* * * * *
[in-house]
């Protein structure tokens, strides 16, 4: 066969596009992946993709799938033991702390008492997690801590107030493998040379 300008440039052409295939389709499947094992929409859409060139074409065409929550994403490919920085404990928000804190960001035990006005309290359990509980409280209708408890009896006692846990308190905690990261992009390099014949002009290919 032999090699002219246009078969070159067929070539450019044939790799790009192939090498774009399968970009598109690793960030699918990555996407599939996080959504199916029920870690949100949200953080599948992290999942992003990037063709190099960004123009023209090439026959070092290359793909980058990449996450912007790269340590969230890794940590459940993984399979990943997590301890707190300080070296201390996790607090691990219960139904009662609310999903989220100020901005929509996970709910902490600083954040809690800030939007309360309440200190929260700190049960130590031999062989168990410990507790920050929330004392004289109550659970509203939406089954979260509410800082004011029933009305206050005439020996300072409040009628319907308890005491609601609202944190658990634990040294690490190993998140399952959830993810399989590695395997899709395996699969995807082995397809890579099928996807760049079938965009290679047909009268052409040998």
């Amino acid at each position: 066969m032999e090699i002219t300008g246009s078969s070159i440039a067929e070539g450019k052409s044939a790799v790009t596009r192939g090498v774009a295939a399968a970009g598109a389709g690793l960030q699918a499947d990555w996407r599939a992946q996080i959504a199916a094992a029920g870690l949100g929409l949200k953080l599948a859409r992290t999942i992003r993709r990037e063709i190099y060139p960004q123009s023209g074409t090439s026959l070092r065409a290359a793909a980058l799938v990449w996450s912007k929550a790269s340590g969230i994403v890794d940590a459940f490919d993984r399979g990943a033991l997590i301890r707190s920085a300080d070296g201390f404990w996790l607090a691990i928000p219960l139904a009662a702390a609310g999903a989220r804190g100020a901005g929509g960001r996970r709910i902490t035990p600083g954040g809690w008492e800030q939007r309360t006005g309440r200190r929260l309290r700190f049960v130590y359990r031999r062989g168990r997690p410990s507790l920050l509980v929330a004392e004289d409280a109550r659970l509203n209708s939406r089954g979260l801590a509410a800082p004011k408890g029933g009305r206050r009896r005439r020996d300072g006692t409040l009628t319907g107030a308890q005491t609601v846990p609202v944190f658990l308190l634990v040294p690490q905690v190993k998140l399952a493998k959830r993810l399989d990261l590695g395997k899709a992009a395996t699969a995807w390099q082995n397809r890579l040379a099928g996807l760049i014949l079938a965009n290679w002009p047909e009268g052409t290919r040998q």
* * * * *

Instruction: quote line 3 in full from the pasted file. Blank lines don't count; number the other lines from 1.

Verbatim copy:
């Amino acid at each position: 066969m032999e090699i002219t300008g246009s078969s070159i440039a067929e070539g450019k052409s044939a790799v790009t596009r192939g090498v774009a295939a399968a970009g598109a389709g690793l960030q699918a499947d990555w996407r599939a992946q996080i959504a199916a094992a029920g870690l949100g929409l949200k953080l599948a859409r992290t999942i992003r993709r990037e063709i190099y060139p960004q123009s023209g074409t090439s026959l070092r065409a290359a793909a980058l799938v990449w996450s912007k929550a790269s340590g969230i994403v890794d940590a459940f490919d993984r399979g990943a033991l997590i301890r707190s920085a300080d070296g201390f404990w996790l607090a691990i928000p219960l139904a009662a702390a609310g999903a989220r804190g100020a901005g929509g960001r996970r709910i902490t035990p600083g954040g809690w008492e800030q939007r309360t006005g309440r200190r929260l309290r700190f049960v130590y359990r031999r062989g168990r997690p410990s507790l920050l509980v929330a004392e004289d409280a109550r659970l509203n209708s939406r089954g979260l801590a509410a800082p004011k408890g029933g009305r206050r009896r005439r020996d300072g006692t409040l009628t319907g107030a308890q005491t609601v846990p609202v944190f658990l308190l634990v040294p690490q905690v190993k998140l399952a493998k959830r993810l399989d990261l590695g395997k899709a992009a395996t699969a995807w390099q082995n397809r890579l040379a099928g996807l760049i014949l079938a965009n290679w002009p047909e009268g052409t290919r040998q």